Nida poll a wake-up call
The latest opinion poll conducted by the National Institute for Development Administration (Nida) shows a worrying trend in Thai politics, with public hopes in politicians and political parties quickly going down the drain. This, however, should hardly come as a surprise.
The poll found most respondents, or 41.6%, do not support any parties. The Pheu Thai Party received the biggest support from respondents at 19.3%, followed by the Move Forward Party at 12.7% and Palang Pracharath Party (PPRP) -- a key member of the ruling coalition -- at 12.4%.
Meanwhile, the Democrat Party, which is not only the oldest political party in the country but also a member of the government coalition, almost disappeared completely from the poll radar.
The poll -- the third to be held since December -- comes at a turbulent time for Pheu Thai, which is in disarray following the resignation of Khunying Sudarat Keyuraphan, the party's chief strategist, along with several other key party members.
Even though the polls showed Prime Minister Prayut Chan-o-cha was preferred by the public when compared to other party leaders, his approval rating at 18.6% is far from impressive.
More importantly, over half the respondents said they did not see any suitable PM candidate among current politicians -- a slap in the face for the army chief-turned-politician and other regime leaders.
Khunying Sudarat trailed behind Gen Prayut, at 10.57%. Approval for the prime minister was down significantly from 25.47% last June.
The results are in sharp contrast to the figures seen during last year's elections when voter turnout reached historic highs at 74%. If anything, the poll seems to suggest the reason behind the quick disappearance of political enthusiasm is the growing distrust of lawmakers and the parties they belong to, as well as their performance over the year.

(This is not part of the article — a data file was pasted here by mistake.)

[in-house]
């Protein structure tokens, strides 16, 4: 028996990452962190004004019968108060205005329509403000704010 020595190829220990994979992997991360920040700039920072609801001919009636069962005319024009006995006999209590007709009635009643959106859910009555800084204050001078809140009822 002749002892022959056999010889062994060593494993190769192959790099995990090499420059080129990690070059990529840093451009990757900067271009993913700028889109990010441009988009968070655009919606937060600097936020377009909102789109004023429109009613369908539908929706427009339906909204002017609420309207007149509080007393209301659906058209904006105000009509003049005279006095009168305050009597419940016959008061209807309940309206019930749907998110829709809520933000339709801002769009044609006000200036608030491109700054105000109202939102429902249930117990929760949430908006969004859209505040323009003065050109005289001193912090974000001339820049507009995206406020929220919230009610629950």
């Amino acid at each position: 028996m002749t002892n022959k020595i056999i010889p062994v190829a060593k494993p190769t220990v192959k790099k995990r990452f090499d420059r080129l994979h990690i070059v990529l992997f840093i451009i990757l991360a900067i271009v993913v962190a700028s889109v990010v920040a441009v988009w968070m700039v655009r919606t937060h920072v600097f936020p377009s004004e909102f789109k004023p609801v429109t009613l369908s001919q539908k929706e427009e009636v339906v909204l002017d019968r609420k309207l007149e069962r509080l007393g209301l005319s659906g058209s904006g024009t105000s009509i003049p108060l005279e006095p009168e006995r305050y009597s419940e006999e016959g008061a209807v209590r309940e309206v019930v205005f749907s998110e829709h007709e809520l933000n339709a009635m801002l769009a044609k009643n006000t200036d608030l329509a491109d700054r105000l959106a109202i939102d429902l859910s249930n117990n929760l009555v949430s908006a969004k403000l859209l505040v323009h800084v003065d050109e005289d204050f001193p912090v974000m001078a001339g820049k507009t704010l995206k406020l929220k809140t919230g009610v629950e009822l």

When Nida conducted the poll, the country was gripped by conflicts and protests surrounding the push to amend the nation's constitution. To be fair, the results would have been worse if the poll was carried out after the charter rewrite vote had taken place, as the degree of distrust would be off the charts.
Indeed, there has been hardly any good news in the political arena in past weeks, if not months.
Take, for instance, the turbulence at the PPRP, which resulted in the resignation of then-party leader and Finance Minister Uttama Savanayana. The rest of the government's economic team quit soon after, followed by the resignation of Somkid Jatusripitak as deputy prime minister in July.
The fact that Predee Daochai, Mr Uttama's successor, packed his bags after less than a month in office, further perplexed the public, which led to speculation that Mr Predee quit because he could not handle the political baggage and vested interests that come with the post.
The anti-dictatorship rallies led by students since August further attested to the fact that the country is still deeply divided and showed how farcical the promises of reconciliation made by Gen Prayut when he staged the coup in 2014 have turned out to be.
The latest poll figures should serve as a wake-up call for both Gen Prayut and career politicians, as they have somehow managed to fail the public -- in particular, their supporters -- in such a short time after last year's elections. They must do everything in their power to overhaul the system and prove that democracy will be a long-lasting solution for the country. And they must do so quickly before it is too late.
Bangkok Post editorial column
These editorials represent Bangkok Post thoughts about current issues and situations.
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